Alejandro de Riquer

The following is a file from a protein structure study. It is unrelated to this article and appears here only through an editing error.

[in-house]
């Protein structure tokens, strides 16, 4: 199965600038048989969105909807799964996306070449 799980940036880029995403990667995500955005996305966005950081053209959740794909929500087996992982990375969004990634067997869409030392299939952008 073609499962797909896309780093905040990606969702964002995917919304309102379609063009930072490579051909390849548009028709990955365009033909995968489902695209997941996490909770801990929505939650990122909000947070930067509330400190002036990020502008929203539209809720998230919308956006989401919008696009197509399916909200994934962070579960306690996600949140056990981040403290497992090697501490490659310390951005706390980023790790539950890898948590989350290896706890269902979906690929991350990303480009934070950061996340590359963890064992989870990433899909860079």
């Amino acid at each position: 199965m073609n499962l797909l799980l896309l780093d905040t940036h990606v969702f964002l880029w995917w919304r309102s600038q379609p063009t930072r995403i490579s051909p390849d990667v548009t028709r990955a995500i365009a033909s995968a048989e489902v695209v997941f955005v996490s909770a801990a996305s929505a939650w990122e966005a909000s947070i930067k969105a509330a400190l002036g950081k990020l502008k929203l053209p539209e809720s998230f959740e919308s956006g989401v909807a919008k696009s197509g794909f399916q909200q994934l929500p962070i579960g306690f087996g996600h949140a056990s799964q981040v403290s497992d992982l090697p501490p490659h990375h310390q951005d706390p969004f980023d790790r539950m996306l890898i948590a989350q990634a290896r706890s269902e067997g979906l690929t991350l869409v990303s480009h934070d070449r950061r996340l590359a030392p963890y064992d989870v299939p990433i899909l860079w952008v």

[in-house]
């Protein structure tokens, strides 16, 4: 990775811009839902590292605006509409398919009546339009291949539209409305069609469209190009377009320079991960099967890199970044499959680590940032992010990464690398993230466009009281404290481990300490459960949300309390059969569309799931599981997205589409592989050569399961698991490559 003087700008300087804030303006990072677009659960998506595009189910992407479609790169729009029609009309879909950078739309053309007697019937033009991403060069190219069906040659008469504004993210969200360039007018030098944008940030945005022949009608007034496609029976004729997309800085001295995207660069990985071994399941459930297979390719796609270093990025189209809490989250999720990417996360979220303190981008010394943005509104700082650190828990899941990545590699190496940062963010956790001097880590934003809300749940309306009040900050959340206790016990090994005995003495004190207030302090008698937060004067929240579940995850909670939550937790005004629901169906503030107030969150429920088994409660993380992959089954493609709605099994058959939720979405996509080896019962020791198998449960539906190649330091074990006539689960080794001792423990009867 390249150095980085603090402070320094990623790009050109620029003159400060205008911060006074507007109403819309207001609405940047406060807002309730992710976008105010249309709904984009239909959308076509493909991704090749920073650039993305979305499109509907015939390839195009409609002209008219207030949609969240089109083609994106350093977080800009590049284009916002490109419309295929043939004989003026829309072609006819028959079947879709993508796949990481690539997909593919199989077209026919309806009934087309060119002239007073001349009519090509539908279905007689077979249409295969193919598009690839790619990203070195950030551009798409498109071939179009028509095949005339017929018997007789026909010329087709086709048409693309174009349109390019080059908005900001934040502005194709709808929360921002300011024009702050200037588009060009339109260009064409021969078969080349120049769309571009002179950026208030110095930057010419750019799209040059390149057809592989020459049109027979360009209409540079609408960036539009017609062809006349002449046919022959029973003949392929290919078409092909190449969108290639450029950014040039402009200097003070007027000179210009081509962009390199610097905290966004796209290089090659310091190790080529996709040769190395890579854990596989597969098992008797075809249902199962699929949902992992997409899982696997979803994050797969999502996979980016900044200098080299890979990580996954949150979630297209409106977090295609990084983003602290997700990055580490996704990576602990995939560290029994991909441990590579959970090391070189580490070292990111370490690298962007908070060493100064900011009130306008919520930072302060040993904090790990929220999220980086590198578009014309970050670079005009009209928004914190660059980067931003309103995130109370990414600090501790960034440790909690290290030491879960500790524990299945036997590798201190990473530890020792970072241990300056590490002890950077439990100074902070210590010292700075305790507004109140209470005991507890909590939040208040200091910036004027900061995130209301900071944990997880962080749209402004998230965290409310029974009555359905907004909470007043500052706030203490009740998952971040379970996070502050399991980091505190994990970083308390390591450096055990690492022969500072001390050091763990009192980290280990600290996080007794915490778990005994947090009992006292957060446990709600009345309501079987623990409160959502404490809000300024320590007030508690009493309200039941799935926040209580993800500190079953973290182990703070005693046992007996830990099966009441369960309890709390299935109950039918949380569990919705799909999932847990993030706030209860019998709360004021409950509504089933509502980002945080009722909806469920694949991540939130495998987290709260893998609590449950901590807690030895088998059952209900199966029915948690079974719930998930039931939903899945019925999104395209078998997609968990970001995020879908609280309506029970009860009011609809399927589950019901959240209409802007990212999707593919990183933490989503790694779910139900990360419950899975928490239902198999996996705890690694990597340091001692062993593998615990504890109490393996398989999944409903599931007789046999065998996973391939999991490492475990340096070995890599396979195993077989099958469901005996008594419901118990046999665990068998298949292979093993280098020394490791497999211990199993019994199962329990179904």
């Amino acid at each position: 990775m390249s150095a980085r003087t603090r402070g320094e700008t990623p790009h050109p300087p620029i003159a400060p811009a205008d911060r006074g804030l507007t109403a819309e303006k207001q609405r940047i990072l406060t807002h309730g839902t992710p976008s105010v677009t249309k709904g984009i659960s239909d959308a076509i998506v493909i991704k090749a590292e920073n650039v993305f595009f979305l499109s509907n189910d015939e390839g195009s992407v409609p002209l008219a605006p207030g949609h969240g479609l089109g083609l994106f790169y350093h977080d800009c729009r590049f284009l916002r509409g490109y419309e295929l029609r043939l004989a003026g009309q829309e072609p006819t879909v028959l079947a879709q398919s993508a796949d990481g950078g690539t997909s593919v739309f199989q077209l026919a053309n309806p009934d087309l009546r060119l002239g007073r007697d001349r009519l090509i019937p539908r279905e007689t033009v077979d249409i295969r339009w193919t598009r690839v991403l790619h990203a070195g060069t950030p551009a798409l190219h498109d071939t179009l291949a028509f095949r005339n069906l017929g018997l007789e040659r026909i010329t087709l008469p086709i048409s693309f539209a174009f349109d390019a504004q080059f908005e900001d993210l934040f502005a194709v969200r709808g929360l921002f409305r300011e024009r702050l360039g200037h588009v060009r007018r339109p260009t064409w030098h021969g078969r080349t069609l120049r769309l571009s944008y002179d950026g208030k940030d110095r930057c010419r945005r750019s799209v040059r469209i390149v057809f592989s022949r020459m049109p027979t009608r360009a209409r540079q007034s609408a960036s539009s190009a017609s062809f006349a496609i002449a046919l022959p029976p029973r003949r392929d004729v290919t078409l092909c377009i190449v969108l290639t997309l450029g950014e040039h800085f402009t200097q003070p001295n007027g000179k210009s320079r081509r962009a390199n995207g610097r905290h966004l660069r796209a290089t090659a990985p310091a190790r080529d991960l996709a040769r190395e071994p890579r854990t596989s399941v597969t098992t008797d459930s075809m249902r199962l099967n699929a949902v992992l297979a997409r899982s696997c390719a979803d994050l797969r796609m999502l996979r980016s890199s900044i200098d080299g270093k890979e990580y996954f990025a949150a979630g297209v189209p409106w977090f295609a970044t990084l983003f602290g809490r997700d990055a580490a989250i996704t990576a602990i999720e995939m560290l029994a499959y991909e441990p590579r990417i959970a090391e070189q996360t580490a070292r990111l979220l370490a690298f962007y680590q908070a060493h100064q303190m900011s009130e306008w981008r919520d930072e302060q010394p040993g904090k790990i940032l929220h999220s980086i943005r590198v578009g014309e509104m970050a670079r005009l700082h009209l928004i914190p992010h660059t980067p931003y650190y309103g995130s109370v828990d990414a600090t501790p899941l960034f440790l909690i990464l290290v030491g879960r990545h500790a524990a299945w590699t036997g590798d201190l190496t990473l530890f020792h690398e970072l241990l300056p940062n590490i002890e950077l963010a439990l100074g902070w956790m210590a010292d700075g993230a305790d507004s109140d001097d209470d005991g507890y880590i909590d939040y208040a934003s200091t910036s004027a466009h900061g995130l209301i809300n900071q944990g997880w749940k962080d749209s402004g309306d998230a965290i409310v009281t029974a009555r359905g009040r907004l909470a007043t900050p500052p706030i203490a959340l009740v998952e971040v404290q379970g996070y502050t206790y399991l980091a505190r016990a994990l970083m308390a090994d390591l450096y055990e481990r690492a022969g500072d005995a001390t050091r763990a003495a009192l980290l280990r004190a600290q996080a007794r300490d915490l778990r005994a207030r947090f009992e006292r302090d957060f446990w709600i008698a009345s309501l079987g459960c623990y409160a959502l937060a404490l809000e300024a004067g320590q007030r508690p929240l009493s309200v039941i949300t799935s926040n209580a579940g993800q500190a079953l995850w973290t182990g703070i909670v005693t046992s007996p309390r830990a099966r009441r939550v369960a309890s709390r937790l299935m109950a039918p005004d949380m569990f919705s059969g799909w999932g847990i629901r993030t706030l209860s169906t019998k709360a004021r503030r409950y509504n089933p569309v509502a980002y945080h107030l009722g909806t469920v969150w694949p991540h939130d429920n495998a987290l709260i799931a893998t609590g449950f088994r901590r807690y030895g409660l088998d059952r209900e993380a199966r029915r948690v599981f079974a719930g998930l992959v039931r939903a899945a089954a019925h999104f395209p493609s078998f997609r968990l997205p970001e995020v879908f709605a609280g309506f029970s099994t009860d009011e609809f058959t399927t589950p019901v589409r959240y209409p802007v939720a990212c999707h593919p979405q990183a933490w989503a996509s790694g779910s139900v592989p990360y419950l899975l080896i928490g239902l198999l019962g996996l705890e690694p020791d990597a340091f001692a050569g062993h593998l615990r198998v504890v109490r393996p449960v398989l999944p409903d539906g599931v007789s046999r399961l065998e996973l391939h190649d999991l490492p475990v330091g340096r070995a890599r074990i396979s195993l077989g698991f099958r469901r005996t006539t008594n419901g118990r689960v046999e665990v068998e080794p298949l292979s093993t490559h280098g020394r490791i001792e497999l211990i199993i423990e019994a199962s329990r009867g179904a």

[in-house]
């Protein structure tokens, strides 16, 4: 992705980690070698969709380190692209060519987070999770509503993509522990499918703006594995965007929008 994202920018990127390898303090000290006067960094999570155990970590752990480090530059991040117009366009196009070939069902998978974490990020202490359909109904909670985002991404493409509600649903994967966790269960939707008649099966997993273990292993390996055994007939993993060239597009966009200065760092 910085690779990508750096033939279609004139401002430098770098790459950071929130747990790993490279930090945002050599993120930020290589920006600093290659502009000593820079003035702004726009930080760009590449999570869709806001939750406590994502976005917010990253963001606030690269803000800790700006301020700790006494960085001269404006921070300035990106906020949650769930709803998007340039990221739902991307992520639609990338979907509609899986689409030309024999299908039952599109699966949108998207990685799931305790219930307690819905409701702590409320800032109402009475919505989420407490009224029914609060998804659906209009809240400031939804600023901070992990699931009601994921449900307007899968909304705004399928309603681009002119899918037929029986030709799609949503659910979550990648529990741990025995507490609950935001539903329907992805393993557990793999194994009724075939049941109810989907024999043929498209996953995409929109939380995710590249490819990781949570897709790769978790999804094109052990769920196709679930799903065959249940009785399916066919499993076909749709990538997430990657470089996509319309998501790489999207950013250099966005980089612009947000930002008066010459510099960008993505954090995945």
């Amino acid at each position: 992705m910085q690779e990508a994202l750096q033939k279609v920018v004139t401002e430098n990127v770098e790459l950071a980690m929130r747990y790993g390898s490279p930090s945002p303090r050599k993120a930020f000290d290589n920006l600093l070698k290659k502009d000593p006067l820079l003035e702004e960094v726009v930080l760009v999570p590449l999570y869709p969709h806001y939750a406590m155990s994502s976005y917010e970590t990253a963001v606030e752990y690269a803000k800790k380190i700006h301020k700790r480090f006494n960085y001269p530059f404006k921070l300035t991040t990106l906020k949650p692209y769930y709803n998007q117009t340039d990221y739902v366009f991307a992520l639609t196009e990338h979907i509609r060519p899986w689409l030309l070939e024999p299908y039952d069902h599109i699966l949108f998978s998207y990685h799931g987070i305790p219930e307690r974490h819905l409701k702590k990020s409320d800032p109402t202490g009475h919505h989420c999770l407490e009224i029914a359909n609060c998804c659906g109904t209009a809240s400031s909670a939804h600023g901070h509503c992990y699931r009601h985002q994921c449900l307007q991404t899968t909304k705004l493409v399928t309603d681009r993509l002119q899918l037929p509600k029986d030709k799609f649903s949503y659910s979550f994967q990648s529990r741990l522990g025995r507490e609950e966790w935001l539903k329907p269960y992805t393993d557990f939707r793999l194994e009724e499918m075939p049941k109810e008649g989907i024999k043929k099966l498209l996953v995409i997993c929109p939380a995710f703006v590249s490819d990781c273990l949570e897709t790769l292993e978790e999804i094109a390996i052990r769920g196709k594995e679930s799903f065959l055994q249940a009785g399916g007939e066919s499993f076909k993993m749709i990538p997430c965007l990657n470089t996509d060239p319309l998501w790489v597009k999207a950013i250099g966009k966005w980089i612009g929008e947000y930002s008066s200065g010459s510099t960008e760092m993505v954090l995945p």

Alejandro de Riquer (sometimes also called Alexandre) was a Spanish painter and printmaker whose work was influential in the Art Nouveau genre in the late 19th century. He was also a leading figure in Catalonian modernism. Alejandro de Riquer was born on May 3, 1856 in Calaf to an aristocratic family. His family moved to Béziers, France, and shortly after, in 1873, Alejandro de Riquer attended the Fine Arts School in Toulouse. He completed his education the following year in Barcelona at the La Llotja School. After his formal art education, Alejandro de Riquer traveled around Europe to study the art popular in each location. In England, he encountered the Pre-Raphaelites, who would significantly influence his art in terms of composition and subject matter. His first solo exhibition was in 1890 in Barcelona at the Sala Parés. Alejandro de Riquer’s motifs were often allegorical and focused on birds, flowers, and forests. Art Nouveau stylings typically include curving lines and purposeful asymmetry, as well as decorative, lavish ornamentation, all of which can be seen in de Riquer’s work. Beyond his work in both oil and watercolor painting, he also created designs for books. Alejandro de Riquer also wrote his literature and poetry, which he focused on as Art Nouveau began to fall out of style in the early 20th century. He died in 1920.